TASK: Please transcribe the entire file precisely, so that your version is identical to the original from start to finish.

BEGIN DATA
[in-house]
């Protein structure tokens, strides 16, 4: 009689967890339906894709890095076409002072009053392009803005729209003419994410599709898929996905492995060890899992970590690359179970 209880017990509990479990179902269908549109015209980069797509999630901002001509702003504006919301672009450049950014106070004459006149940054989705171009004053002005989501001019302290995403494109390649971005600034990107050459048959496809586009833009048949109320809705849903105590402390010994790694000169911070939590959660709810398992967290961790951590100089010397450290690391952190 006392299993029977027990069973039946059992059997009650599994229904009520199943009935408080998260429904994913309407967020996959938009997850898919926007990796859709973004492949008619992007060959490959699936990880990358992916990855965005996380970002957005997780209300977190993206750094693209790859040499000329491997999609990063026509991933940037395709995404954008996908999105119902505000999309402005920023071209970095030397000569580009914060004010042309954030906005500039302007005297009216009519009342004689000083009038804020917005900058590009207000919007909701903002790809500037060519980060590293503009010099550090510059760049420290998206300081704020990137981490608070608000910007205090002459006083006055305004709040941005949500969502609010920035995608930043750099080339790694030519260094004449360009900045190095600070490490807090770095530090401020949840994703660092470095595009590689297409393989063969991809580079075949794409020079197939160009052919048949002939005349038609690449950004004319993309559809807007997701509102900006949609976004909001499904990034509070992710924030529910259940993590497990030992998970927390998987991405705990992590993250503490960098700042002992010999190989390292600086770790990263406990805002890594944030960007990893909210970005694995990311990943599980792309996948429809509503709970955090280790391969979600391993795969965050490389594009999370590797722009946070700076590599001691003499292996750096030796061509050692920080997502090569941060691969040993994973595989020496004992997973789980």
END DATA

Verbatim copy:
[in-house]
């Protein structure tokens, strides 16, 4: 009689967890339906894709890095076409002072009053392009803005729209003419994410599709898929996905492995060890899992970590690359179970 209880017990509990479990179902269908549109015209980069797509999630901002001509702003504006919301672009450049950014106070004459006149940054989705171009004053002005989501001019302290995403494109390649971005600034990107050459048959496809586009833009048949109320809705849903105590402390010994790694000169911070939590959660709810398992967290961790951590100089010397450290690391952190 006392299993029977027990069973039946059992059997009650599994229904009520199943009935408080998260429904994913309407967020996959938009997850898919926007990796859709973004492949008619992007060959490959699936990880990358992916990855965005996380970002957005997780209300977190993206750094693209790859040499000329491997999609990063026509991933940037395709995404954008996908999105119902505000999309402005920023071209970095030397000569580009914060004010042309954030906005500039302007005297009216009519009342004689000083009038804020917005900058590009207000919007909701903002790809500037060519980060590293503009010099550090510059760049420290998206300081704020990137981490608070608000910007205090002459006083006055305004709040941005949500969502609010920035995608930043750099080339790694030519260094004449360009900045190095600070490490807090770095530090401020949840994703660092470095595009590689297409393989063969991809580079075949794409020079197939160009052919048949002939005349038609690449950004004319993309559809807007997701509102900006949609976004909001499904990034509070992710924030529910259940993590497990030992998970927390998987991405705990992590993250503490960098700042002992010999190989390292600086770790990263406990805002890594944030960007990893909210970005694995990311990943599980792309996948429809509503709970955090280790391969979600391993795969965050490389594009999370590797722009946070700076590599001691003499292996750096030796061509050692920080997502090569941060691969040993994973595989020496004992997973789980």